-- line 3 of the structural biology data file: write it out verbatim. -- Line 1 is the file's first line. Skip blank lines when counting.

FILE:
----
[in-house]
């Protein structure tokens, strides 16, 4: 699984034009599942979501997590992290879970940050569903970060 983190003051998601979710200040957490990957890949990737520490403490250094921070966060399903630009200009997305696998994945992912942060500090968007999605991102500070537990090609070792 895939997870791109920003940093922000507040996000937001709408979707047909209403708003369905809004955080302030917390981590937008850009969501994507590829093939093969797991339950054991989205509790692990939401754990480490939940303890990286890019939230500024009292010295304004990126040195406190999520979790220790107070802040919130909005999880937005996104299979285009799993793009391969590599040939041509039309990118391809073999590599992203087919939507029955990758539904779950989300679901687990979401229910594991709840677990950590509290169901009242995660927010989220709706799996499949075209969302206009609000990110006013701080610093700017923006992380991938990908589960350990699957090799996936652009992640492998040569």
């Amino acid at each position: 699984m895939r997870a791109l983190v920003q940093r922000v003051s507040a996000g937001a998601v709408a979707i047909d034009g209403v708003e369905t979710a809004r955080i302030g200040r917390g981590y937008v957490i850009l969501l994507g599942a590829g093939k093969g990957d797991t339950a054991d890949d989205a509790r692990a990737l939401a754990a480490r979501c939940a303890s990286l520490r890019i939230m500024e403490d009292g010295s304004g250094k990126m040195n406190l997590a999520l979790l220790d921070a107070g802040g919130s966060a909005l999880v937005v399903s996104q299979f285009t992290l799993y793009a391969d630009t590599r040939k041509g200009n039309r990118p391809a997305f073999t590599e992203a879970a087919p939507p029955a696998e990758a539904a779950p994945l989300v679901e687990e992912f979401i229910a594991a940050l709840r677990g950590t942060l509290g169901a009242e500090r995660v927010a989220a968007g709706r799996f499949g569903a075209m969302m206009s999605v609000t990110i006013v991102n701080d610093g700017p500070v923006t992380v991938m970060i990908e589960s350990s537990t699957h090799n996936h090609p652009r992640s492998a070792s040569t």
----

């Amino acid at each position: 699984m895939r997870a791109l983190v920003q940093r922000v003051s507040a996000g937001a998601v709408a979707i047909d034009g209403v708003e369905t979710a809004r955080i302030g200040r917390g981590y937008v957490i850009l969501l994507g599942a590829g093939k093969g990957d797991t339950a054991d890949d989205a509790r692990a990737l939401a754990a480490r979501c939940a303890s990286l520490r890019i939230m500024e403490d009292g010295s304004g250094k990126m040195n406190l997590a999520l979790l220790d921070a107070g802040g919130s966060a909005l999880v937005v399903s996104q299979f285009t992290l799993y793009a391969d630009t590599r040939k041509g200009n039309r990118p391809a997305f073999t590599e992203a879970a087919p939507p029955a696998e990758a539904a779950p994945l989300v679901e687990e992912f979401i229910a594991a940050l709840r677990g950590t942060l509290g169901a009242e500090r995660v927010a989220a968007g709706r799996f499949g569903a075209m969302m206009s999605v609000t990110i006013v991102n701080d610093g700017p500070v923006t992380v991938m970060i990908e589960s350990s537990t699957h090799n996936h090609p652009r992640s492998a070792s040569t």